Shadow Captain

Shadow Captain, by Alastair Reynolds (Gollancz, 2019)

The Ness sisters have a problem. In fact they have two big ones, and a host of smaller ones.

First, in the previous book, Revenger, they went up against a monster, and won. She was the solar system’s most dread pirate and one does not just go up against evil like that and emerge unscathed. To bring her down, the sisters had to become what they didn’t want to be, and as this book opens almost straight after the last, they’re still living with the consequences in their own heads.

And second, the good news hasn’t had time to spread. They inherited the pirate’s ship, which is easily recognisable and has a reputation of its own – the kind that makes other people shoot on sight.

So far, this could be a story from the seventeenth century Caribbean, the golden age of piracy. In fact it’s so far in the future that the planets we know were long ago dismantled and repurposed: there is a throwaway line to the effect that we took the rubble of the eight old worlds and made millions of new worlds out of all that material, which you can’t help thinking was a little extreme, even after a consultation period that we’re told lasted several centuries. Even though it was done so long ago – further back than the currently recorded span of human history as of 2019 – the result is nicely described as leaving a lingering sense of buyer’s regret that is embedded in the psyche of the human race. Human life continues: all the small dramas of day to day existence continue to be played out. But with the planets gone, you can’t help wondering – what of the big questions? What challenges are left? How will the race now progress?

They live in habitats they have inherited from their distant ancestors, which they couldn’t possibly build now; they travel through space in lightjammers; and the only course really open to our heroes, or to anyone of spirit, is to plunder cached hordes of tech from previous civilisations. All this takes skill and perseverance, and can be the setting for any number of gripping stories, like this one, but the one thing no one can do is innovate. It’s an unsustainable way to run a civilisation. But life goes on, because – well, life goes on, and this is the world as its people know it.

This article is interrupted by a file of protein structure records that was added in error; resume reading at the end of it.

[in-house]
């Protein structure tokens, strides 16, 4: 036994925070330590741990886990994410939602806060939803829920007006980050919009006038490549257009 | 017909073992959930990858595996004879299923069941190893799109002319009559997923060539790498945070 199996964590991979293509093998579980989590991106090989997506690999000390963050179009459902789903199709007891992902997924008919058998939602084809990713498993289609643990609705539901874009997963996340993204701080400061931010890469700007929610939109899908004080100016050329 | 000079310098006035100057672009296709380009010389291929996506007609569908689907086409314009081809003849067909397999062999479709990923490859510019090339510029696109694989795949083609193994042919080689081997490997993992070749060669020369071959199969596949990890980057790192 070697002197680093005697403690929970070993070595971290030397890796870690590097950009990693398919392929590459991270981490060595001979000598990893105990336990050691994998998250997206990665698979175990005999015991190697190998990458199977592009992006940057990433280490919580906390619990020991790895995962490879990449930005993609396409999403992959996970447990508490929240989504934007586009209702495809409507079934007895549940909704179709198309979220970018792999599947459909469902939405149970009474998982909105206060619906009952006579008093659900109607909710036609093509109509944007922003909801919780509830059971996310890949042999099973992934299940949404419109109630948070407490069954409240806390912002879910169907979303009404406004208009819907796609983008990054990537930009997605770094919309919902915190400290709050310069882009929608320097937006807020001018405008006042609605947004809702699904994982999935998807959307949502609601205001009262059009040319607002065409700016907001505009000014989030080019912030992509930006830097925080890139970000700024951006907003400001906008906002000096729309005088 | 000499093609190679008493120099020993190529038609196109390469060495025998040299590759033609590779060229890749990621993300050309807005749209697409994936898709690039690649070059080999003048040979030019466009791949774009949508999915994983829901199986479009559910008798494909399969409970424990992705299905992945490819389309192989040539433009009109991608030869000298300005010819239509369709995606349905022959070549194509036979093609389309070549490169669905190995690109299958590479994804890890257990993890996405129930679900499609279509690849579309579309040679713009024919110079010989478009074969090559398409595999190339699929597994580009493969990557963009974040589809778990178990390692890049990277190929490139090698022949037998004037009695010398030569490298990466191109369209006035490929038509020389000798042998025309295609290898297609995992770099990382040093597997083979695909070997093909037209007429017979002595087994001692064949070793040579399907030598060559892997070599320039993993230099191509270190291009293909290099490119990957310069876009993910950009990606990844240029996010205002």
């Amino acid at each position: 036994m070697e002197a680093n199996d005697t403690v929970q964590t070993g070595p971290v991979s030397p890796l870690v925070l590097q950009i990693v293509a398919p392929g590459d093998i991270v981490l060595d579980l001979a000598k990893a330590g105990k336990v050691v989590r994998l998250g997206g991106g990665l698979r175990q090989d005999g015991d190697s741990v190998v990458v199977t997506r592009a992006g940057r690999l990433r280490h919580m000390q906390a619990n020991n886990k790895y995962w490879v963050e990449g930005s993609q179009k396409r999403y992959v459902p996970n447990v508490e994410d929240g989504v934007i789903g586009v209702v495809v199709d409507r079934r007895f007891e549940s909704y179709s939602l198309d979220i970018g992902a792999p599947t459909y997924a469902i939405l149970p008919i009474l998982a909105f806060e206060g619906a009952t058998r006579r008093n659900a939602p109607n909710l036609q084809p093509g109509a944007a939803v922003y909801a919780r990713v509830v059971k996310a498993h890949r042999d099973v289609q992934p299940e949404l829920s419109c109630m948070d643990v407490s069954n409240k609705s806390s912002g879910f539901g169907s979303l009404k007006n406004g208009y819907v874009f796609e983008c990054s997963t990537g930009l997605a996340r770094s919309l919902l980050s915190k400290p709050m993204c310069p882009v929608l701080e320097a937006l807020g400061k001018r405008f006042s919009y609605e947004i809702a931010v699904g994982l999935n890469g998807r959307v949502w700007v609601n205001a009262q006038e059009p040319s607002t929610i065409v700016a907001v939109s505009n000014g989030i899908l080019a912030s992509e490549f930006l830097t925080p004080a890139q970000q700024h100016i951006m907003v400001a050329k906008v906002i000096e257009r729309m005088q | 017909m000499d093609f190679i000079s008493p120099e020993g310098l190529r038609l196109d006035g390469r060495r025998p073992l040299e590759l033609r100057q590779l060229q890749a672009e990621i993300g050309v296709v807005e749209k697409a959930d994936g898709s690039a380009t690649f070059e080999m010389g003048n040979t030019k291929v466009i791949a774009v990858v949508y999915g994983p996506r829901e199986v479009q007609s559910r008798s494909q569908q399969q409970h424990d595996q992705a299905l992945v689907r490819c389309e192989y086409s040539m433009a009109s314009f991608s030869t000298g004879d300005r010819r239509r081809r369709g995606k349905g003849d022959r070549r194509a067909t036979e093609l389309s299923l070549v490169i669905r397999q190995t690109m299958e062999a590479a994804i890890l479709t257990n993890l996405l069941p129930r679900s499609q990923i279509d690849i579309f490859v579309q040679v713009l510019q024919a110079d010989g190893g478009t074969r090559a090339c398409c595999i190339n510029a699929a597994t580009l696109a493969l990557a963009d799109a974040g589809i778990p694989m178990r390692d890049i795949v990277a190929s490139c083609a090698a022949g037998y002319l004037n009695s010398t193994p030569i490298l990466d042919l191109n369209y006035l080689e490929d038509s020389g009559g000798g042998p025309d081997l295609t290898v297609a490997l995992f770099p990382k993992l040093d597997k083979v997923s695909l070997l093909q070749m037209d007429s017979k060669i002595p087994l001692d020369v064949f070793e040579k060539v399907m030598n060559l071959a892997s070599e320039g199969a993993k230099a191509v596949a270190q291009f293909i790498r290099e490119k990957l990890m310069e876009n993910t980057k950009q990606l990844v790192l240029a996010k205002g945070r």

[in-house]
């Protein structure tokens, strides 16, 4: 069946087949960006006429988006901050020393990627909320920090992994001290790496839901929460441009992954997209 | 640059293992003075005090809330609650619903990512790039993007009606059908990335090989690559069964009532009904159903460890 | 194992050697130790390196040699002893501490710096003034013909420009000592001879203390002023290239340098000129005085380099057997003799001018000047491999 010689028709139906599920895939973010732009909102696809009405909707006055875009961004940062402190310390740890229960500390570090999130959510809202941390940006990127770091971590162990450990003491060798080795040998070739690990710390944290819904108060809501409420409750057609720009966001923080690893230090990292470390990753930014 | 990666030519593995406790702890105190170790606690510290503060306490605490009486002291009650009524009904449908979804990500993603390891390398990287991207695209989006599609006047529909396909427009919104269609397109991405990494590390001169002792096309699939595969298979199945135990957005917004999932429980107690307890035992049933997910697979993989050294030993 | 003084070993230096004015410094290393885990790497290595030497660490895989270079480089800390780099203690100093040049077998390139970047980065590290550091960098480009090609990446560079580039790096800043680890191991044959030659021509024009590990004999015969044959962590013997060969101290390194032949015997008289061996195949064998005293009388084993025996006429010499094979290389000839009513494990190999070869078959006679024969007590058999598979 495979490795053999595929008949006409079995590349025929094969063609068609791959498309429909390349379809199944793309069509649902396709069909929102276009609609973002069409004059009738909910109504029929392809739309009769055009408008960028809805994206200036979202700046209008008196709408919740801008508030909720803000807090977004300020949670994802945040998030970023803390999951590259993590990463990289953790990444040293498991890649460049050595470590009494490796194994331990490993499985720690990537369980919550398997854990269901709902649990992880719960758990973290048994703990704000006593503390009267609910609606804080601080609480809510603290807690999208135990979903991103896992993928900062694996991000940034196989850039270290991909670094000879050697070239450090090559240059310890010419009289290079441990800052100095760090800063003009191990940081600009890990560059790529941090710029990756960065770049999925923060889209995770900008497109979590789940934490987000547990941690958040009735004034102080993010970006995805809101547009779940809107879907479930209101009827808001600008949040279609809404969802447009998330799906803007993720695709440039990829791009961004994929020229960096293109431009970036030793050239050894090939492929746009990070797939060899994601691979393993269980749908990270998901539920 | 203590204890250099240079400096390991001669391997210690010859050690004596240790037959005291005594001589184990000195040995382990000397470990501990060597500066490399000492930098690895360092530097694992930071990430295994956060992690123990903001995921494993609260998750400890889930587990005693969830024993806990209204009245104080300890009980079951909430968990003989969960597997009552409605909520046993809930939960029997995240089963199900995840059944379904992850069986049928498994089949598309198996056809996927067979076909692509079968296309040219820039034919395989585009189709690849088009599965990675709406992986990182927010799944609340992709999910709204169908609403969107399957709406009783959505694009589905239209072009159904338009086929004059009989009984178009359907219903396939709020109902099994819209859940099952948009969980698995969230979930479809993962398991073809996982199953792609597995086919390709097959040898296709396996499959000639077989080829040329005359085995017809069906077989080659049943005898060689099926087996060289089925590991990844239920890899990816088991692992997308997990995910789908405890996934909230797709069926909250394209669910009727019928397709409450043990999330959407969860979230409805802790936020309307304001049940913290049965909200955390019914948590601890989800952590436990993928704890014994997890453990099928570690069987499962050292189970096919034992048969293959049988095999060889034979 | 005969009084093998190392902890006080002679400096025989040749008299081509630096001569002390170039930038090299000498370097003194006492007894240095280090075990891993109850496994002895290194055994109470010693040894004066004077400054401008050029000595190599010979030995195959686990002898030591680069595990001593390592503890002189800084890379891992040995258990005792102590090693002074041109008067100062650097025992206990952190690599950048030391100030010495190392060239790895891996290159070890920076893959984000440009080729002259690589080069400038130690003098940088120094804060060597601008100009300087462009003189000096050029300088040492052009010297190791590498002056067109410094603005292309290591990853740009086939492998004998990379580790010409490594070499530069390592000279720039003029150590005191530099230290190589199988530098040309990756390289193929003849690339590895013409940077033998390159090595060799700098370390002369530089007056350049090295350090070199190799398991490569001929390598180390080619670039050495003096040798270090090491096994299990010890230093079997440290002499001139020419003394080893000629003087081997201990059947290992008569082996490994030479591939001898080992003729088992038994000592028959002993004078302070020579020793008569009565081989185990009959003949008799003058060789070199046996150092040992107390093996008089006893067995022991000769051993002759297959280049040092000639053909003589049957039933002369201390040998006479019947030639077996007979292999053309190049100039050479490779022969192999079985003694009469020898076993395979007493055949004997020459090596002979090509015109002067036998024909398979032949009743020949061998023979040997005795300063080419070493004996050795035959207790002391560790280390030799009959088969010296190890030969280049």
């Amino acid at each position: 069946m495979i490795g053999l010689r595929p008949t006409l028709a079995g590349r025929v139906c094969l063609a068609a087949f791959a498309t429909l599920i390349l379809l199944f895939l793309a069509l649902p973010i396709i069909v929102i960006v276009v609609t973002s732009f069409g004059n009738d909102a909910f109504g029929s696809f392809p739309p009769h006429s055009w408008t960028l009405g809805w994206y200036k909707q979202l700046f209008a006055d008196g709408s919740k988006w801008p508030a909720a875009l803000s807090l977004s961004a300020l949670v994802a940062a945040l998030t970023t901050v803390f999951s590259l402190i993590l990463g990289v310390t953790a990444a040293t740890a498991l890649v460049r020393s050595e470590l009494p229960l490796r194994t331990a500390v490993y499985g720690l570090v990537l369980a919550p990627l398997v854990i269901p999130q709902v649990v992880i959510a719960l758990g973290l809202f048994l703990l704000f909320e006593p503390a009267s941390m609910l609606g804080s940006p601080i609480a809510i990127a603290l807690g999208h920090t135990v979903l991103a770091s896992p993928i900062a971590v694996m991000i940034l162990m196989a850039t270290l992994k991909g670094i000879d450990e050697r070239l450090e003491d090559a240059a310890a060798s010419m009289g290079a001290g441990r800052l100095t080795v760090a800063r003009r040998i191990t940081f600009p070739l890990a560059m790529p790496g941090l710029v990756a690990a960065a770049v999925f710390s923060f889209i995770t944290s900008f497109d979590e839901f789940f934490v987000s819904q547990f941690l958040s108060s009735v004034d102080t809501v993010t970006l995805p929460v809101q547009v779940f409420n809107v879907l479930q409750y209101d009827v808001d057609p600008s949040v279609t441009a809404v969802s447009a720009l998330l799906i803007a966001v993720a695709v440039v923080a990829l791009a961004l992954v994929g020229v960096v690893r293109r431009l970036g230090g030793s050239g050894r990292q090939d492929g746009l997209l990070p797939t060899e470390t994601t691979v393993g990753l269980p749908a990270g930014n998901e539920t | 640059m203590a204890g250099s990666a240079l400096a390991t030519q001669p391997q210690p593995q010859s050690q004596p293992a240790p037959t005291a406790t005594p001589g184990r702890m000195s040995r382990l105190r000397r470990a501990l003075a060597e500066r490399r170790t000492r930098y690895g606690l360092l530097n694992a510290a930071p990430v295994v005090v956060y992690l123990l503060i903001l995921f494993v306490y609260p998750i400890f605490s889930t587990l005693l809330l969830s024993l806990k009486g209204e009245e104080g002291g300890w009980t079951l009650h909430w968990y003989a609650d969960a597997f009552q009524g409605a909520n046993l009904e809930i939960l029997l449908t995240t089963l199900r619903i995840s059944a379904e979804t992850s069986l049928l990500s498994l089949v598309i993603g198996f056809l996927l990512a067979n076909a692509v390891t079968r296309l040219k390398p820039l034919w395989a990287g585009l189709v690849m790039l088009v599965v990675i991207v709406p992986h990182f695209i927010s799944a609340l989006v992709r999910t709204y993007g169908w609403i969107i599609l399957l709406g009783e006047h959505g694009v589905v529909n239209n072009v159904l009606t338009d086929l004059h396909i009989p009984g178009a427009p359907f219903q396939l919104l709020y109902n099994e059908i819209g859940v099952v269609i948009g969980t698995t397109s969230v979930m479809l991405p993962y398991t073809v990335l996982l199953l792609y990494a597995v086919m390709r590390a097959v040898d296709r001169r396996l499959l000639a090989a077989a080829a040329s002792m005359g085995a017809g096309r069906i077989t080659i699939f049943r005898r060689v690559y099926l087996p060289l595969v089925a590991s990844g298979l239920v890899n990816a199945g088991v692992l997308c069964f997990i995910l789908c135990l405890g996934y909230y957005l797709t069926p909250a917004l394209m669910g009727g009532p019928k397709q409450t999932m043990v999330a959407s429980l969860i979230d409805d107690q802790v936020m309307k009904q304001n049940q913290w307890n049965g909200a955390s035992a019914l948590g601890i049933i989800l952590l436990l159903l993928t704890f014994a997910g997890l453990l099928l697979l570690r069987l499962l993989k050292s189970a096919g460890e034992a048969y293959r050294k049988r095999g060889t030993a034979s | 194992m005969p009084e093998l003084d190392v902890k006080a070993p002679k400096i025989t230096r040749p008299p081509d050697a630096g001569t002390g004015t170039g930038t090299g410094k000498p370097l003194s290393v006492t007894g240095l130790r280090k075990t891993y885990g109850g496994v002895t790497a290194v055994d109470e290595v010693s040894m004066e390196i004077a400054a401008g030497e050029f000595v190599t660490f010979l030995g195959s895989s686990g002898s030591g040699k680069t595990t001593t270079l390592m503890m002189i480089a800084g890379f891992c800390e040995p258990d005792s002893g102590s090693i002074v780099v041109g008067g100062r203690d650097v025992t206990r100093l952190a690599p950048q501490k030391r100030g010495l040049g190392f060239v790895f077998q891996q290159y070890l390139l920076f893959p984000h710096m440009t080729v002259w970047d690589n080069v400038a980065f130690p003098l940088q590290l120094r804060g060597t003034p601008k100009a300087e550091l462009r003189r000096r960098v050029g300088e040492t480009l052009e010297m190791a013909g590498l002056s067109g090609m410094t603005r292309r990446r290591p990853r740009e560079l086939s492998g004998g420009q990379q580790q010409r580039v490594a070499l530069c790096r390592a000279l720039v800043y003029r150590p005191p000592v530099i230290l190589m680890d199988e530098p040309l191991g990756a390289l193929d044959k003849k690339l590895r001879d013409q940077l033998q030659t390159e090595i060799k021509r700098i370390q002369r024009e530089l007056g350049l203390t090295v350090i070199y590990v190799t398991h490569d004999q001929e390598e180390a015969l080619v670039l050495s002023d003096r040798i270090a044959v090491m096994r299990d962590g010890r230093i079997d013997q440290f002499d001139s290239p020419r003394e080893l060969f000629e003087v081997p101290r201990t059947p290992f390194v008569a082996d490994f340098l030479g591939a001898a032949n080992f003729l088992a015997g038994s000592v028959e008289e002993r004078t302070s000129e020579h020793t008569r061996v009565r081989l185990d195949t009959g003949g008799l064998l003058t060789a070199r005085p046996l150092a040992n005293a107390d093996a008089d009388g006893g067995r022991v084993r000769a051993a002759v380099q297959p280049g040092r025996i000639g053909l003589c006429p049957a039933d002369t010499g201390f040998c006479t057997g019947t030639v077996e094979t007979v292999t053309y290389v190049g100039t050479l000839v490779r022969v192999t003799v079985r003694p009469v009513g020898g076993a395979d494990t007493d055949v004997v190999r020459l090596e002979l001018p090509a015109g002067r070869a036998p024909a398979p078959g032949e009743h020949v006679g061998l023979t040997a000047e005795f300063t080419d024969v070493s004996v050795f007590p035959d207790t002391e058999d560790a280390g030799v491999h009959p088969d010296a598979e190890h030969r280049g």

Key scenes and snatches of dialogue set all this up for us, so there is no need to have read the first book. Reynolds has created a unique atmosphere here: the use of sailing ships and terminology, the old-style tech of a society very slowly going nowhere except down, and a deliberately semi-formal vernacular creates a melancholic, olde worlde atmosphere that is woven into the structure of this hi-tech milieu in a way that, say, Firefly tried but didn’t quite succeed to create. At the same time, the analogue steampunk vernacular suggests these are symbols for a far more sophisticated science than we have today.

The Ness sisters are sincere in their desire not to be monsters, and they tackle their problems quite logically, using the best information they have available, yet every good faith attempt to make good quite plausibly just secures them in their inherited reputation, until it gets to the point where they can quite reasonably think: well, if that’s what people think of us anyway … The reader shares every anguished, frustrated step of the journey as they achieved all the objectives they set out to achieve at the start of the book, and yet manage to make themselves worse off than when they began. At the same time they have a much stronger sense of purpose which will carry them as smoothly as a lightjammer with the sun behind it into book 3 of the series.